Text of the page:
Jul 11, 2023
Tips for picking the best cultivator wearing metal
Replacing cultivator legs, wings and points can be a depressingly regular and ruinously expensive pastime for those working in the nation’s most abrasive soils. But instead of hunting around for the
Replacing cultivator legs, wings and points can be a depressingly regular and ruinously expensive pastime for those working in the nation’s most abrasive soils.
But instead of hunting around for the cheapest metal, it can often make more sense to opt for higher-end options which, although pricier, can last several times as long.
Added to that, the sleek designs of some of these parts means they do a better job, are kinder to the soil and take less power to pull.
See also: Why Lincs contractor Rockscape relies on subsoiling toolbar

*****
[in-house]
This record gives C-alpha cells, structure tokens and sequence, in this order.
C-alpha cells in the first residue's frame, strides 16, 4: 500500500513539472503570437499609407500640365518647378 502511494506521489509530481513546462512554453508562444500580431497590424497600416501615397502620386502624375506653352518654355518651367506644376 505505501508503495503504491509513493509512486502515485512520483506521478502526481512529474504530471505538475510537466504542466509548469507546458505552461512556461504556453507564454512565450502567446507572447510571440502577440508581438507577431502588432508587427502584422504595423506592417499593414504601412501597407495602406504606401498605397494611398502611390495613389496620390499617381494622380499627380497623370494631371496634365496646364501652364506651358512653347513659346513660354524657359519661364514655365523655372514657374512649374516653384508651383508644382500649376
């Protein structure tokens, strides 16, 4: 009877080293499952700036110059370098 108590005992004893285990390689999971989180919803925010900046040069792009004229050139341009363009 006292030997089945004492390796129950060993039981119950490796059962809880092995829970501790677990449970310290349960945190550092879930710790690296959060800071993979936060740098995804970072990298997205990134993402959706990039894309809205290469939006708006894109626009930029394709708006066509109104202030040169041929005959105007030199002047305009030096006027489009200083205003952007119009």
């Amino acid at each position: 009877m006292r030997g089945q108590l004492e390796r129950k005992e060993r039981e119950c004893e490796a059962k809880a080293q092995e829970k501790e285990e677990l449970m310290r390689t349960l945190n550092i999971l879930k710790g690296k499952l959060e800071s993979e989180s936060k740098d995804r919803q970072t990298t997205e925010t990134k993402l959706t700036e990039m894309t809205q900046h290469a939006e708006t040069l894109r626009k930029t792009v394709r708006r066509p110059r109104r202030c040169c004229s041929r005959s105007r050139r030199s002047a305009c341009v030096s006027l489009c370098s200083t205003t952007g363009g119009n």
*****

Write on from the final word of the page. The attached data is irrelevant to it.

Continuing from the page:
The secret to this is the inclusion of ultra-hard materials, such as tungsten carbide, at the main wear points, which allow manufacturers to give parts longevity without having to make them bulkier.
Another bonus of this approach is that parts are more likely to maintain their shape as they wear, meaning they should do a more consistent job throughout their lifespan.
The only downside, other than cost, comes for those on particularly stony ground, where the hard material can get chipped or knocked off.
Replacement cultivator metal also gives the possibility of altering the performance of an existing machine.
For example, swapping deep subsoiler legs for shallower-working, low-disturbance assemblies that lift without damaging the structure and disturbing too much soil at the surface.
For those handy with a welder, another option is to graft harder-wearing materials onto existing parts to help extend their lifespan.
Traditionally, this has been done with hard-facing weld, but now strips of tungsten carbide tiles on steel backings are available for on-farm fitment, as well as weldable materials such as Ferobide and Maxlife.
Yorkshire firm JJ Metcalfe specialises in custom bolt-on, weld-on and full-leg assemblies that improve the performance of existing machines.
NGLT leg and strips © JJ Metcalfe